Lavrov Observes Russia-Bashing Started under Obama
Sept. 18, 2020 (EIRNS)—Russian Foreign Minister Sergey Lavrov gave a long interview to Sputnik, meeting online with three Sputnik journalists at MIA Rossiya Segodnya Press Center, in which they discussed many issues. On the anti-Russia campaign in the U.S. Lavrov said it has been replaced by the China, China, China campaign, but interestingly observed that originally
“It did not start with the current administration, but during Barack Obama’s presidency. It was he who said, including in public that the Russian leadership was intentionally seeking to damage relations between Moscow and Washington. He also said that Russia interfered in the 2016 elections. He also used this as a pretext for imposing sanctions that were totally unprecedented, including seizing Russian property in the United States in what amounted to a hostile takeover, and expelling dozens of Russian diplomats together with their families, and many other actions.”
Again, talking about “unlawful sanctions,” Lavrov remarked that they had started under Obama: “Unfortunately, this ‘instinct’ for sanctions in the current administration (although Barack Obama was also active on this front) is spilling over into the European continent with the European Union using the sanctions “stick” more and more.”
On the Navalny case, Lavrov said among other things that the German government and the Organization for the Prohibition of Chemical Weapons (OPCW) are playing ping-pong with Russia. When Moscow asks Berlin about the evidence, Berlin says ask the OPCW. If Moscow asks the OPCW, it replies to ask Berlin.
On the Caesar Act, Lavrov said:
“Just yesterday in New York, the UN Security Council discussed the development of the humanitarian situation in Syria, and our Western colleagues were rather very vigorously and dramatically proving their innocence, saying the sanctions were exclusively aimed at limiting the actions and capabilities of officials and representatives of the regime, as they said, while ordinary citizens weren’t affected, because the sanction decisions provided for humanitarian exceptions for medicine, food and other essential items. That is not true, because no such products from the countries that announced some alleged sanction exemptions have been delivered to Syria, except some very small batches [of goods]. Syria trades with Russia, Iran, China, and some Arab states; but the number of countries that understand the need to overcome the current abnormal situation and restore relations with Syria is growing. More and more countries, including the Gulf states, are deciding to reopen their embassies in Syria; more and more countries realize that going on with these suffocating sanctions is totally unacceptable from a human rights perspective.”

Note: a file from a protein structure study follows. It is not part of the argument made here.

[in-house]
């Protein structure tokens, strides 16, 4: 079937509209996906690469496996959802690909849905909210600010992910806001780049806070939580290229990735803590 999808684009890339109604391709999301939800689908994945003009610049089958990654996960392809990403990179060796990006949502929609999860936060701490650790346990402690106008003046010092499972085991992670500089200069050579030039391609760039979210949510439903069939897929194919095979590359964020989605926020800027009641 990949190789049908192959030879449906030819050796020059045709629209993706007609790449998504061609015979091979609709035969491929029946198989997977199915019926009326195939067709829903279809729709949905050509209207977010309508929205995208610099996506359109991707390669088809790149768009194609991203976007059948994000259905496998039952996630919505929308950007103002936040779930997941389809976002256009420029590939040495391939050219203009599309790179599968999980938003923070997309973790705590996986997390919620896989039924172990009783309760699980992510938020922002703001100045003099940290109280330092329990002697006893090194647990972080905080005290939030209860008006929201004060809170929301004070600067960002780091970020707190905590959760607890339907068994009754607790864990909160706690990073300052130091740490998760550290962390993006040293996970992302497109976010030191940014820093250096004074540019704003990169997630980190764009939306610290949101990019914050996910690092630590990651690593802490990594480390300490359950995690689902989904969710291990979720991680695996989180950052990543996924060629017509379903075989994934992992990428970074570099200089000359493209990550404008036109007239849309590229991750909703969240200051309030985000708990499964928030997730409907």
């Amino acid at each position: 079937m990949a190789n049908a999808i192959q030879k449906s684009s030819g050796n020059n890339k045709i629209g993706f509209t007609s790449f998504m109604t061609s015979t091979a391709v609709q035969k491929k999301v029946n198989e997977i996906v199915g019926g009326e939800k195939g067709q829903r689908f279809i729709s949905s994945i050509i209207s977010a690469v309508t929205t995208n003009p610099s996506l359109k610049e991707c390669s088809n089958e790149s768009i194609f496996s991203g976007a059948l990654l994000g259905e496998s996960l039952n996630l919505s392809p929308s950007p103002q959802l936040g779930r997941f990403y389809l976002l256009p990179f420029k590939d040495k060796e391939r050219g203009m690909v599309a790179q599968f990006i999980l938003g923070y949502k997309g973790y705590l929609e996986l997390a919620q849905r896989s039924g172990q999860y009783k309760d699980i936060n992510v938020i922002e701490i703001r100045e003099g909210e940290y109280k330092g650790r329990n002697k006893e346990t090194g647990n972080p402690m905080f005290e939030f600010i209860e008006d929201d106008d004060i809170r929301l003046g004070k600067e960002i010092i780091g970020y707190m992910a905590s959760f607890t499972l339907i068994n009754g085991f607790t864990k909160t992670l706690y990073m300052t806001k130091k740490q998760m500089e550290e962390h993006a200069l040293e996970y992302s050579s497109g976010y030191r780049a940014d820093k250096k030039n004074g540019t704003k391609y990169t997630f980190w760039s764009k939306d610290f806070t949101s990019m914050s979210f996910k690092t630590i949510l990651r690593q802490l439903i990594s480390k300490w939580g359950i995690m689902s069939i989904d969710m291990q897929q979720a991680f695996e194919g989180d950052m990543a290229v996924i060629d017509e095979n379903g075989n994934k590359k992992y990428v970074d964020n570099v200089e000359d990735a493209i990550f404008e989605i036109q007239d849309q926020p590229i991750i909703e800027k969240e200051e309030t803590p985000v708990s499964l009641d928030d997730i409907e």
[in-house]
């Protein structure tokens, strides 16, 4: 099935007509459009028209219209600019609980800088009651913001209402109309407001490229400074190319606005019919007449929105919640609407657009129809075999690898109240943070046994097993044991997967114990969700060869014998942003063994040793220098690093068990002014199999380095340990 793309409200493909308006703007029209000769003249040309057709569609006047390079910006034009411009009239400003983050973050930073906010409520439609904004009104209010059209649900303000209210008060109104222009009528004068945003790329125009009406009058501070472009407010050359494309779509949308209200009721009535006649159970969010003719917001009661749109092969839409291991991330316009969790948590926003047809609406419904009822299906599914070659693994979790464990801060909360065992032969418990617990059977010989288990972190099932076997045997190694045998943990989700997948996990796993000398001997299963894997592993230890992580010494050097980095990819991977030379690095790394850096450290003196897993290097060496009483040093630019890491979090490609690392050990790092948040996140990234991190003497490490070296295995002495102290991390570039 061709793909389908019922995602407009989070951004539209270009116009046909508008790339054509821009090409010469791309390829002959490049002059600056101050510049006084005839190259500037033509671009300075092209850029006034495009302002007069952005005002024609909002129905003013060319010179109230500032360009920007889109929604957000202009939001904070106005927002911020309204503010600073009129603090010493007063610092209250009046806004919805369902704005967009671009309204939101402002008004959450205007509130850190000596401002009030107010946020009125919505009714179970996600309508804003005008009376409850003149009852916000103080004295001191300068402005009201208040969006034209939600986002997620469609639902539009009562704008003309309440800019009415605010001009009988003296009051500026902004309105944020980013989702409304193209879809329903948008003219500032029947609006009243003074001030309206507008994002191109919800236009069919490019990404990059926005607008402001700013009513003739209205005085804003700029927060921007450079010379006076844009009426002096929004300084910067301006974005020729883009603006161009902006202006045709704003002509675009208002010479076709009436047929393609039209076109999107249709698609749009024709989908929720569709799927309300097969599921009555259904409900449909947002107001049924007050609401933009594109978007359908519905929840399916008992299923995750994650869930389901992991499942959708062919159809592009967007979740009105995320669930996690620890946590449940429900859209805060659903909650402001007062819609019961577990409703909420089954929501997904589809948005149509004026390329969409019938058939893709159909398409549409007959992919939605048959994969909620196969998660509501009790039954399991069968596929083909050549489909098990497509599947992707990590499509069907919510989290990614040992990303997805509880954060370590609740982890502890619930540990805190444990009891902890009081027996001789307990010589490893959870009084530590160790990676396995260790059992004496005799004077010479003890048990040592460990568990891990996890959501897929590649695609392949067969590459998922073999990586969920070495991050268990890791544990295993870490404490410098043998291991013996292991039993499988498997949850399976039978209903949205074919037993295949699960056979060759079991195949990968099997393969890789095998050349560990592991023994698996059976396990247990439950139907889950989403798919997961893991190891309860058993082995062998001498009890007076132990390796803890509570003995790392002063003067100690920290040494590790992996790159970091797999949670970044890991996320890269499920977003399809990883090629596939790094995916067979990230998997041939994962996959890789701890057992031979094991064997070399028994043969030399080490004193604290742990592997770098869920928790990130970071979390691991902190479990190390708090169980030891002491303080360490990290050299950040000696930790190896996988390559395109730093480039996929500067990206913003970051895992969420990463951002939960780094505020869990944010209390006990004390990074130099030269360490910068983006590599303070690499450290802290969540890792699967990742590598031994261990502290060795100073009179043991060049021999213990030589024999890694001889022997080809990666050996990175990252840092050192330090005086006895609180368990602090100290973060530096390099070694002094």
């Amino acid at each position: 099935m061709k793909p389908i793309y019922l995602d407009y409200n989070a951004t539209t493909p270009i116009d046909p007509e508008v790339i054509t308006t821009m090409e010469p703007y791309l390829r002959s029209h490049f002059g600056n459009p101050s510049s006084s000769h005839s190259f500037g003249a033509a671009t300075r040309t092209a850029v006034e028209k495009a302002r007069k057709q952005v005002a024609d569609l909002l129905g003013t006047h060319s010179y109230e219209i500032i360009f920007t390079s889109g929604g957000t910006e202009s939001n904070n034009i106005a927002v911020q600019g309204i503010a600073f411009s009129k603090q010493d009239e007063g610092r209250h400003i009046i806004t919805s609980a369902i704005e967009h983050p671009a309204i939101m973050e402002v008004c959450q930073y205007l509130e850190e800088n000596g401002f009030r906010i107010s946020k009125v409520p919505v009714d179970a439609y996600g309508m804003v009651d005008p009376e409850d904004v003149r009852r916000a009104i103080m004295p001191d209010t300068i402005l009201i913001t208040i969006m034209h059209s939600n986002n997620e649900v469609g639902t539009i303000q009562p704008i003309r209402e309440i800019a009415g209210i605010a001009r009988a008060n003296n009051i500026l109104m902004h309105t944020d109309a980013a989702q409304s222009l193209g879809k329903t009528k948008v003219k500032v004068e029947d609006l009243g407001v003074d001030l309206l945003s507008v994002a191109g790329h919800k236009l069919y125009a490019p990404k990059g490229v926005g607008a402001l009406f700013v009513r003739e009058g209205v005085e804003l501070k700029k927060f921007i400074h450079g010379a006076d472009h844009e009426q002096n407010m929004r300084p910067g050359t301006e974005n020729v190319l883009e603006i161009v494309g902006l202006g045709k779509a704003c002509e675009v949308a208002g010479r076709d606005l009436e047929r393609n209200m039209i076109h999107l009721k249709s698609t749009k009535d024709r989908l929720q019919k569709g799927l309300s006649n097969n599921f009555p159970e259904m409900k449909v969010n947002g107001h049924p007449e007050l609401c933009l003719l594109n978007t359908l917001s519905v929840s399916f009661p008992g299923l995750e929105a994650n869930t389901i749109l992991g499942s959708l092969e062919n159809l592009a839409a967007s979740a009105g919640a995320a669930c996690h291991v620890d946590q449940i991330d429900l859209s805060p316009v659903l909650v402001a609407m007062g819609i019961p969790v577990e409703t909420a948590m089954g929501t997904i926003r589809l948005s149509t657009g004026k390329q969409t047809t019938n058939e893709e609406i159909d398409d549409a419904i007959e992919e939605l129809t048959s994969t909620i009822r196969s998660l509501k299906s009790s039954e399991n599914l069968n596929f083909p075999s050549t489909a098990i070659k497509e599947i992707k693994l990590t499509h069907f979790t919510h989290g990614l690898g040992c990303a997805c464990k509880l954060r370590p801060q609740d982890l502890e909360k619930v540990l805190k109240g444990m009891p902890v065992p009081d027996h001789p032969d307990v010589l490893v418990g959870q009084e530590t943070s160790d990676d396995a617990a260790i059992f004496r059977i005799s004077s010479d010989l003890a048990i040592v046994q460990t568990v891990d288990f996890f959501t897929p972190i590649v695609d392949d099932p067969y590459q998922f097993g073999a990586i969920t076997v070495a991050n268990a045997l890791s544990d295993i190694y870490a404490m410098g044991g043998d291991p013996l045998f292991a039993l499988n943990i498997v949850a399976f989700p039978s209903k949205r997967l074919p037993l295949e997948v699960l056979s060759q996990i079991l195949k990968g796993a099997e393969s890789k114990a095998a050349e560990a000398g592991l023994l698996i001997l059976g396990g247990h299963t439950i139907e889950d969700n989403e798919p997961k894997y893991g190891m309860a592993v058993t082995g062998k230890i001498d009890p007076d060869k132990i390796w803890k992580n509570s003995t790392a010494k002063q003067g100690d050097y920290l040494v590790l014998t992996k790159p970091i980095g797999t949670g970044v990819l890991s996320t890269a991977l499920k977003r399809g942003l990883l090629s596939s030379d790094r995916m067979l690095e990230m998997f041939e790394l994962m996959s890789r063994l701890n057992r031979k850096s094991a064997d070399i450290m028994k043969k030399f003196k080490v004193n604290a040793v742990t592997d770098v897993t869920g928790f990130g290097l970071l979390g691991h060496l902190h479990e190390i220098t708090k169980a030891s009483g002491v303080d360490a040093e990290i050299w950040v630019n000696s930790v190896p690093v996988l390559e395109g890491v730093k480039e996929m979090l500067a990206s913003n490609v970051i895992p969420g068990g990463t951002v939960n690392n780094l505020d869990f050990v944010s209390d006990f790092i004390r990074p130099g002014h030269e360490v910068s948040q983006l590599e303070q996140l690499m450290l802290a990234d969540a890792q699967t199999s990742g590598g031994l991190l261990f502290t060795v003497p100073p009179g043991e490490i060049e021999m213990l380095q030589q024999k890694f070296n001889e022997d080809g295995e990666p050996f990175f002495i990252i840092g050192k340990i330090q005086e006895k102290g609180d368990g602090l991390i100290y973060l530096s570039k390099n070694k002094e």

Lavrov also addressed the Libyan crisis, regretting that Western countries did not follow Russian advice to not back any contenders there, but to hold dialogue with all factions. Finally, the Berlin conference on Jan. 19, 2020 adopted a good draft, but it failed again to consult the parties, thinking that they could just impose the roadmap approved by the international community. Subsequent events showed that that was a mistake.
Now, Lavrov said, a promising process has started, with both factions agreeing on a roadmap, but it is necessary that the UN should appoint a special envoy for the Libya crisis, and that this is done in consultation with the African Union.
“The former Special Representative and Head of the United Nations Support Mission in Libya resigned in February, and for some reason Antonio Guterres hasn’t yet appointed his successor. There are reasons to believe that some Western states are trying to promote their candidates; but our [Russian] position is simple: it’s necessary that the appointment of Special Representative and Head of the United Nations Support Mission in Libya be coordinated with the African Union. This is obvious: Libya is an active African Union member, and the African Union is vitally interested in helping solve this problem.”
Lavrov said. “I’ve spoken about the current situation in detail. There are grounds for cautious optimism.”